The Tennessee Department of Environment and Conservation (TDEC) has done nothing about several industries that have not followed proper sampling procedures required to drain storm water runoff into Cypress Creek and the Wolf River Harbor, according to the Water Sentinels, a division of the Sierra Club.
In January 2003, the Water Sentinels issued a report naming facilities that were found to be draining storm water into Cypress Creek without Tennessee Multi-Sector Stormwater Permits (TMSP). In April, a similar report was issued with regard to facilities illegally draining into the Wolf River Harbor. In June, the Flyer reported that TDEC had issued several notices of violation to those facilities operating without permits.
The latest report addresses facilities that had permits but were not following guidelines that require water discharge samples from 2002 to be sent to TDEC by March 31, 2003. The report states that 12 of the 15 permitted facilities in question had not sent their samples in by the deadline. When the files were checked again in November, several facilities -- including Velsicol, Mr. Complete Chrysler Recycled Parts, Iskiwitz Metals, and Metal Management -- were more than 200 days overdue, yet there were no enforcement actions on file.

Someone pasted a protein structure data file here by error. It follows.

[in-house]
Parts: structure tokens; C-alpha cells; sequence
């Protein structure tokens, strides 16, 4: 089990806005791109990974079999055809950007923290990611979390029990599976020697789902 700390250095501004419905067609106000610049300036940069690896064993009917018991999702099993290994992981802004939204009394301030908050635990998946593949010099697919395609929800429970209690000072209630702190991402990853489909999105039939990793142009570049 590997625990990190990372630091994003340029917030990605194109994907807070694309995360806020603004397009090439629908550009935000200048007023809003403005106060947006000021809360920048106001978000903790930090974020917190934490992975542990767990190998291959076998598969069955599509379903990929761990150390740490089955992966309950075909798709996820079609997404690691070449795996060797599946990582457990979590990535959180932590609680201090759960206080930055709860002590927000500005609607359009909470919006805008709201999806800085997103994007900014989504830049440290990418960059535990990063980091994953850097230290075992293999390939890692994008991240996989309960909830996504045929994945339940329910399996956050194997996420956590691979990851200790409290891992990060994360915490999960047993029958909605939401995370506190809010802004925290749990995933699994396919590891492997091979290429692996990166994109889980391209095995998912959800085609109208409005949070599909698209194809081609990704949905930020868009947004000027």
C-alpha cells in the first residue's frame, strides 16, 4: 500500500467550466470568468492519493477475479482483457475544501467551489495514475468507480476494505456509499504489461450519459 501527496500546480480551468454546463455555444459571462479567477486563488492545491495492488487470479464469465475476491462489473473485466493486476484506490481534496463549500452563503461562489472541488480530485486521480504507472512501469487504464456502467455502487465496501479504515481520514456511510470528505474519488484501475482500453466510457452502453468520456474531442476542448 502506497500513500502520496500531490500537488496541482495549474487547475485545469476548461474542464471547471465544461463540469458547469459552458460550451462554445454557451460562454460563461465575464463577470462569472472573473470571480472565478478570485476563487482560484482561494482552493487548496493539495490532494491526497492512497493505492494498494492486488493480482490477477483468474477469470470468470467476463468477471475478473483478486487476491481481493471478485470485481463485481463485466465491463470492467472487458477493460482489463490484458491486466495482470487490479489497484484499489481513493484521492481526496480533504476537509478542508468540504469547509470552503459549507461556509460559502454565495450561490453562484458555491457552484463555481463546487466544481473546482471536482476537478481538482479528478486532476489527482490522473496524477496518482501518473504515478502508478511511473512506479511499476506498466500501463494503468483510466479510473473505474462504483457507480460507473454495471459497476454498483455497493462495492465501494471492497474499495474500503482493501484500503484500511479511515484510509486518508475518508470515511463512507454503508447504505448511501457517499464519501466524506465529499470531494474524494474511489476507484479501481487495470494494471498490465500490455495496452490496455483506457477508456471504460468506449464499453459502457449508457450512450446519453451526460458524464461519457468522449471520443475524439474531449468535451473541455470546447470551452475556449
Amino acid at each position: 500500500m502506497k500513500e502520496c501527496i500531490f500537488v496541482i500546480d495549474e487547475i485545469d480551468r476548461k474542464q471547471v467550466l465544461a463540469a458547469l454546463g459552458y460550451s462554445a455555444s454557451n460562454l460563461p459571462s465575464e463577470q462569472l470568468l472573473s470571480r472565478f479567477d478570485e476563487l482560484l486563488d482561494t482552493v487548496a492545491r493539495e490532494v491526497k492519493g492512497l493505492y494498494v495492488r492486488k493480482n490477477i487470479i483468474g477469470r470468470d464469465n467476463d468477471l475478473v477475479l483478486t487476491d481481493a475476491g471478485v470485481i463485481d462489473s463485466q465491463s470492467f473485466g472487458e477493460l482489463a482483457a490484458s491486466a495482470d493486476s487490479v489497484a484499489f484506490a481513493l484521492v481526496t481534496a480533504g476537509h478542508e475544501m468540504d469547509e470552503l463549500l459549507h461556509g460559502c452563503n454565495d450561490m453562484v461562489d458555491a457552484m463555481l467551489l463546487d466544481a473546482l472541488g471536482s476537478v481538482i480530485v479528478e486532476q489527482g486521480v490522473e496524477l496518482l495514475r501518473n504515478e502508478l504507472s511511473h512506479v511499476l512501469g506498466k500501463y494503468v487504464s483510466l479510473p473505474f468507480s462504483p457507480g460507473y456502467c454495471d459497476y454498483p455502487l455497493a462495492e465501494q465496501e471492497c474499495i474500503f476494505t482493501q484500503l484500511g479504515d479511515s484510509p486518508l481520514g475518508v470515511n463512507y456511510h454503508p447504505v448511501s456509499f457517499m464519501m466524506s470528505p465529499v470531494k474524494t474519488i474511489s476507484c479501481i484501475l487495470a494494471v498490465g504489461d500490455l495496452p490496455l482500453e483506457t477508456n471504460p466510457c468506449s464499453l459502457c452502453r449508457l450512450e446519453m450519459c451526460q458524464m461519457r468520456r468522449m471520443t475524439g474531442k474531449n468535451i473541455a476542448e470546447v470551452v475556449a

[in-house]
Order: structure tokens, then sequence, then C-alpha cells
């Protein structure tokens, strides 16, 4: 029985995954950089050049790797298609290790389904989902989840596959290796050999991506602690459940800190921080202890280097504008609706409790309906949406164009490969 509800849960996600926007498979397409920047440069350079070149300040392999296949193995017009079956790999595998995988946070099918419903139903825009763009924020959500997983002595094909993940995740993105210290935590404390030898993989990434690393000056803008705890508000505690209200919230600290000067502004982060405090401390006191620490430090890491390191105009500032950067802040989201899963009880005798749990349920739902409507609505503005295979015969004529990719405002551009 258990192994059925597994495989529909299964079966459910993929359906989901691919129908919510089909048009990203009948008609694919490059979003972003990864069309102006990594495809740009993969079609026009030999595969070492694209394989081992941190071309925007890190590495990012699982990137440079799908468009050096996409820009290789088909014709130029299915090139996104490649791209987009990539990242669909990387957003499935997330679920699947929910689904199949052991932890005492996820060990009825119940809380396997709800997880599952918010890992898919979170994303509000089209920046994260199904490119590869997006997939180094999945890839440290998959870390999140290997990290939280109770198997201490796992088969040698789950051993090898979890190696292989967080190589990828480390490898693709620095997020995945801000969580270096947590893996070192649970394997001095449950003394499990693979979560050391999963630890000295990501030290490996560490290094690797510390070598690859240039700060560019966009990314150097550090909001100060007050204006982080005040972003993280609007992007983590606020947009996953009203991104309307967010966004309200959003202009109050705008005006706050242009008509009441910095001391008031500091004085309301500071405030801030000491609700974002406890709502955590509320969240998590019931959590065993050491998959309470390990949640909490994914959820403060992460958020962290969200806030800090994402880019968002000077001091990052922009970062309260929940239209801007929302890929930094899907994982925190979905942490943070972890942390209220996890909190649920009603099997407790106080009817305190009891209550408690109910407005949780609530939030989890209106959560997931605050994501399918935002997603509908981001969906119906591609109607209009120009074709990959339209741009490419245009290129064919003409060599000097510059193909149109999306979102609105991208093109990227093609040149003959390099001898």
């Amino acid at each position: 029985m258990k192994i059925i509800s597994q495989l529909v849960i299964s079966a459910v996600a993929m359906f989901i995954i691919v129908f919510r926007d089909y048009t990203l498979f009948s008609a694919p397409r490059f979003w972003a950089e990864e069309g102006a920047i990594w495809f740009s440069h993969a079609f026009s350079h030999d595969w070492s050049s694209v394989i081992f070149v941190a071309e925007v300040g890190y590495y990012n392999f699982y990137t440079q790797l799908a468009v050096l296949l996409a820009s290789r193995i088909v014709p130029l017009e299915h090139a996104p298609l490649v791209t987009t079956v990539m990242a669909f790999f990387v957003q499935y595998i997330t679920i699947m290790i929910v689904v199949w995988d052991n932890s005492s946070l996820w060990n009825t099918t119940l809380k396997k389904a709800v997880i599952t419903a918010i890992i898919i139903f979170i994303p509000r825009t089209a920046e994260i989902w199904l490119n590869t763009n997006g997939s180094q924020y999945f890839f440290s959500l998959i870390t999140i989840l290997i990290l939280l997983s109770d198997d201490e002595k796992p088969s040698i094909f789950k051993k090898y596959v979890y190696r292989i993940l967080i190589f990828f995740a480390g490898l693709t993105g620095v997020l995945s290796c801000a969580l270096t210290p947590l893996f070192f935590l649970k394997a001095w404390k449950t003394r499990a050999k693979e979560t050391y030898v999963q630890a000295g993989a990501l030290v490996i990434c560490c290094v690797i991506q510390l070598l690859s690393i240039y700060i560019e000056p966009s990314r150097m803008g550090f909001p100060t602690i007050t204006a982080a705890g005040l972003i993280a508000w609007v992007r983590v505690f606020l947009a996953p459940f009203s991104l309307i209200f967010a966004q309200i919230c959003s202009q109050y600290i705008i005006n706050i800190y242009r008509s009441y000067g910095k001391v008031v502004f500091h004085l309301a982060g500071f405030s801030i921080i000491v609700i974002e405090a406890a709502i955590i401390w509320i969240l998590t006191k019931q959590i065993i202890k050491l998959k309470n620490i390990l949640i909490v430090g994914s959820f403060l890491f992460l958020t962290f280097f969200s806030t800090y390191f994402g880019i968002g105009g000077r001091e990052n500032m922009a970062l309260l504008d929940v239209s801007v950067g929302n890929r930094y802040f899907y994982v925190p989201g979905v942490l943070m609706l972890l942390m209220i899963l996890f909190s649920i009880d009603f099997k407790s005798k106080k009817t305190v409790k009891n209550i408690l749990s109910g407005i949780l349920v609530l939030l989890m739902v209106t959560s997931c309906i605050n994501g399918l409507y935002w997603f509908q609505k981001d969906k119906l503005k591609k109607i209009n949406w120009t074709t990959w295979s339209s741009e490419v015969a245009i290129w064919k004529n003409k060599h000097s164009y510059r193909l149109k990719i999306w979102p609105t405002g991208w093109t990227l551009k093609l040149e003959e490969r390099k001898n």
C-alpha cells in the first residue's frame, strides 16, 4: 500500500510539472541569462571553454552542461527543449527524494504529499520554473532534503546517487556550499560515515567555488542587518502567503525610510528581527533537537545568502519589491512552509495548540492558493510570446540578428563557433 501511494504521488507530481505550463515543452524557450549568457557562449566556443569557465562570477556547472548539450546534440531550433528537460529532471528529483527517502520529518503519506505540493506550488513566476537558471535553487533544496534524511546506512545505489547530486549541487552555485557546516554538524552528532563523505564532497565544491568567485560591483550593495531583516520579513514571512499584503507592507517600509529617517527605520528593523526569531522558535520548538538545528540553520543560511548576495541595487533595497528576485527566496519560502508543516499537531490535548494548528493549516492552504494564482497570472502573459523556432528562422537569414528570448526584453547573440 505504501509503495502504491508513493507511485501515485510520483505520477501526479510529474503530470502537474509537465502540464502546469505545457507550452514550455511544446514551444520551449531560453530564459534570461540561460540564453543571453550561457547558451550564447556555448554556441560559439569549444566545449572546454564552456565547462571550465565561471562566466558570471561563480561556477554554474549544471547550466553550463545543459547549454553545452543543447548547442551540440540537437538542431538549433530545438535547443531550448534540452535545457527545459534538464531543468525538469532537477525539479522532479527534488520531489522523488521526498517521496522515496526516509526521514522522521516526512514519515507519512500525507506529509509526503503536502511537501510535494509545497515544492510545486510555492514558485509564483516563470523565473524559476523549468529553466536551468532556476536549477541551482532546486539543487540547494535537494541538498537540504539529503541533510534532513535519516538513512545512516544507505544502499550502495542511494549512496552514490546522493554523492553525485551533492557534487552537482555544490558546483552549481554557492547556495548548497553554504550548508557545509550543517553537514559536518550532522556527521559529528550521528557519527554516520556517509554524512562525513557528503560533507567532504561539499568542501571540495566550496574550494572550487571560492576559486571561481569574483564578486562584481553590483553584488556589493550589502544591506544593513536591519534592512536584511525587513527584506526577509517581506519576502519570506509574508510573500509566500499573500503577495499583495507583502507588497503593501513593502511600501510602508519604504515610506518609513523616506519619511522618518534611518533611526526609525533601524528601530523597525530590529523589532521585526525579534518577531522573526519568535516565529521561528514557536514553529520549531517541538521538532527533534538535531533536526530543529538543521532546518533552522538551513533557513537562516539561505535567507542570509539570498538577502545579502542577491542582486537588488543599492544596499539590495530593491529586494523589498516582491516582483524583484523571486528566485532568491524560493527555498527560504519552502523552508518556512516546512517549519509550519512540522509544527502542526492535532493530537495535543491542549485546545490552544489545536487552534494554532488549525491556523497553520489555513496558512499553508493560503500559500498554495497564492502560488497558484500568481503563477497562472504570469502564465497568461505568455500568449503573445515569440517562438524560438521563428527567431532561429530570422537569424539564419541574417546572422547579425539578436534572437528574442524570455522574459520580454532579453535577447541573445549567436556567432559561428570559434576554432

"We understand the lack of funding and staffing [at TDEC's local Division of Water Pollution Control office], but going and shining a light on the problem is about all we can do as citizens," said James Baker, project director for the Water Sentinels. "What does it take to get the agency to do something about it? Based on the public files, not much was done."
According to Terry Templeton, manager of the Division of Water Pollution Control at TDEC's Memphis Environmental Assistance Center, the office was understaffed until about two weeks ago. Although he had not studied the Water Sentinels report at press time, he said the TMSP program is "just one of the many programs we have to perform duties in."
"I'm not trying to dispute the larger principle of protecting our waters, but with respect to alleged lack of activity on our division's part, I think the TMSP program needs to be put in context with all the other things we are simultaneously trying to do. ... I hope if we retain our current level of staffing, we'll be able to undertake these activities this year."